John Galea's Blog

My blog on Gadgets and the like

Samsung S2 LTE review

As you may have noticed on the blog, I tend to migrate towards devices with keyboards. The last touch screen only device I owned with was an iPhone. I eventually got use to the on screen but found myself waiting to get back to my desk to send emails etc to avoid the frustration of using the on screen. That said, the iPhone is still one of the best on screen keyboards I’ve used. Now I bought Swiftkey for Android a while back and it does a stellar job of predicting your next words based on your style as well as an ok job of auto correcting. The built in Samsung onscreen keyboard is confusing. They hide auto correct behind XT9 settings. That confused me for a bit.

Samsung are doing some fabulous work in Android right now. They have an absolutely dizzying array of product offerings in all shapes and sizes. One of the areas I hate is there naming convention. The long name of this Phone is a Samsung Galaxy S2 LTE. Now under the name S2 there are NUMEROUS models. S2, LTE, HD LTE etc. It becomes confusing even to a technocrat like me let alone the masses.

This particular phone came to my attention because a colleague of mine, Sean has one. So I got a number of questions answered before I bought it. I am coming from a Samsung Captivate Glide as a point of reference. And as phones go the Captivate glide has been a good one. Unfortunately Samsung have been VERY slow to release an ICS upgrade for it so it’s stuck at 2.3.5. My tablet is on ICS so I would prefer to have them on the same version. As keyboards go, the one on the Glide is terrible. Poor feel, poor layout. It was a step backwards from the Motorola XT860.

Let’s start with physicals on the S2. This is a very nice looking device. Fairly thin 9.39mm (almost the same as the iPhone 4S), clean front face (no iPhone imitating single button), and well implemented soft buttons on the front of the device. As has become common place there are very few physical buttons. Just a volume up, volume down and power. No camera button. I wish they’d add the camera button back. Also no notification LED. I really hate this. I miss it so much. It’s such a small thing, but I miss it. I use a program called No LED to make up for it.

The screen on this device is nice and big at 4.5″. Now one of the things I like is the low pixel size of this screen. Now one would think high pixel density is a good thing. It gives you a higher resolution display. But with Android there is a trade off. Font size is still even under 4.04 not something a user can change. And to make matters worse some programs hard code there own fonts, Facebook for example. So higher pixel density means one thing. Smaller fonts. Now I am personally on the verge of needing glasses. It’s only vanity that keeps me from giving in and accepting this. So having uber small fonts is a problem for me. So this screen is a low 480×800 yielding larger fonts! The screen is bright and vivid.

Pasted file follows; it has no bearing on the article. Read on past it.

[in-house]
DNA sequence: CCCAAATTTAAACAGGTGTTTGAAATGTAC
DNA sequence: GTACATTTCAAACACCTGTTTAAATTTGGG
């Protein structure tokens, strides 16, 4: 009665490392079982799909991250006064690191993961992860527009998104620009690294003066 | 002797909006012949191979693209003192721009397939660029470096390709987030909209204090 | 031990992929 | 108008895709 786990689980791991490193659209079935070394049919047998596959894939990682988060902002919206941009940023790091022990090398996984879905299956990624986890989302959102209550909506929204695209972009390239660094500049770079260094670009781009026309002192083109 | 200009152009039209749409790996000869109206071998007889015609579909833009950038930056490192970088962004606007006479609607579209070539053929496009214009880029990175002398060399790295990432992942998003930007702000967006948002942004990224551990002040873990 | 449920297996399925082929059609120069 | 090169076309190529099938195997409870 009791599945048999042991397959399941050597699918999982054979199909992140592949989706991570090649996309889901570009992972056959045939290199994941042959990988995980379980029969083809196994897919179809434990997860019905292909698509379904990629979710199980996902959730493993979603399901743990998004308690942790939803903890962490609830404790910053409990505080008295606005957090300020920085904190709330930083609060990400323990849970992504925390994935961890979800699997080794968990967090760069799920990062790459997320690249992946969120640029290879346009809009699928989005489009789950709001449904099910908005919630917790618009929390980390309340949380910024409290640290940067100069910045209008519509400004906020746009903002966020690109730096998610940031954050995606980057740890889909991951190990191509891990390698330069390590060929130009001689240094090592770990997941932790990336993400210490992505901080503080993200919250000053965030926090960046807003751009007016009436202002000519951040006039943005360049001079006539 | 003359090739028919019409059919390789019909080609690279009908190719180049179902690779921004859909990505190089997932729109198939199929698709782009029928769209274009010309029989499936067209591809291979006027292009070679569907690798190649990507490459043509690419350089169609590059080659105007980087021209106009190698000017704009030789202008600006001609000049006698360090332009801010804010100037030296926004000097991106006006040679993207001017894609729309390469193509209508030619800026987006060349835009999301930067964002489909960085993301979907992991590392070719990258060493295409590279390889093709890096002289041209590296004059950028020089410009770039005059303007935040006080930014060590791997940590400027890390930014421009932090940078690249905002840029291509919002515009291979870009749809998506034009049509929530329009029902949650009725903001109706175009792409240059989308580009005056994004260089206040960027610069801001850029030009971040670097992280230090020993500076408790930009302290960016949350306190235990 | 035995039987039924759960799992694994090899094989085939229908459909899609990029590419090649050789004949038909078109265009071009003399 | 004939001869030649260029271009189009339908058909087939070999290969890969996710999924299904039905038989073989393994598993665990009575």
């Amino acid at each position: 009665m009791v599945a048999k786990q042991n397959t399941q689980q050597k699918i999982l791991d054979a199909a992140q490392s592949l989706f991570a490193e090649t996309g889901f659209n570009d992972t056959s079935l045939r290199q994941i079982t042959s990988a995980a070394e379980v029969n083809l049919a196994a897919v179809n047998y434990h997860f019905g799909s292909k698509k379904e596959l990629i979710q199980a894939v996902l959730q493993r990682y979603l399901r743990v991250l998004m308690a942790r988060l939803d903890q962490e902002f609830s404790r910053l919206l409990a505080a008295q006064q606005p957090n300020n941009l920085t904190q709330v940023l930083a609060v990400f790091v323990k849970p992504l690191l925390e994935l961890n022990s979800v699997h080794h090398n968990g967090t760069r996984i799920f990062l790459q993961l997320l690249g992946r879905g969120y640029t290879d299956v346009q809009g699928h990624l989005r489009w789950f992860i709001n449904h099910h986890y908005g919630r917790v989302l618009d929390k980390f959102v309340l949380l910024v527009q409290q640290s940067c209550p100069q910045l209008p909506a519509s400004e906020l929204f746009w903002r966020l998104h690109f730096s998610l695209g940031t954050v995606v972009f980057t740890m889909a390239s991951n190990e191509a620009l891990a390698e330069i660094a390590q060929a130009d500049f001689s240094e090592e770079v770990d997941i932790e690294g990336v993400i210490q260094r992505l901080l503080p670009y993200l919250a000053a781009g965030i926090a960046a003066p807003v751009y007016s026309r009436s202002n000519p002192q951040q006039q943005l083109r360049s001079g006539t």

Battery bay door as usual is a flimsy piece of plastic but at least it is recessed. On the Glide it was right at the edge of the phone which means it is easily broken. Under the door is the SIM, uSD slot (the card can be changed without powering off the phone) and the battery itself. So the user can change the battery and carry extras. Batteries and external charges are readily available and inexpensive on ebay. I love the option of carrying a spare battery for times I am away from a charger for a longer period of time.

That’s about it for the physicals. From a spec point of view this phone has a dual core 1.5G processor. One of the fastest on the market today. And this yields a smooth user experience. Samsung/Google have done a stellar job of turning off the second CPU as well as throttling the CPUs every chance they get to save precious battery life. There’s a neat app called 2nd core that shows exactly how this is being done.

The phone also has 2G of memory for apps and 12G internal storage. I love this trend of adding internal storage. This allows programs to run off faster always available storage rather than clutter up the SD card with tons of directories. It does have a downside though. When you change devices you need to manually copy this space off and back on. But it also makes it easier to remove the SD card and still use the phone.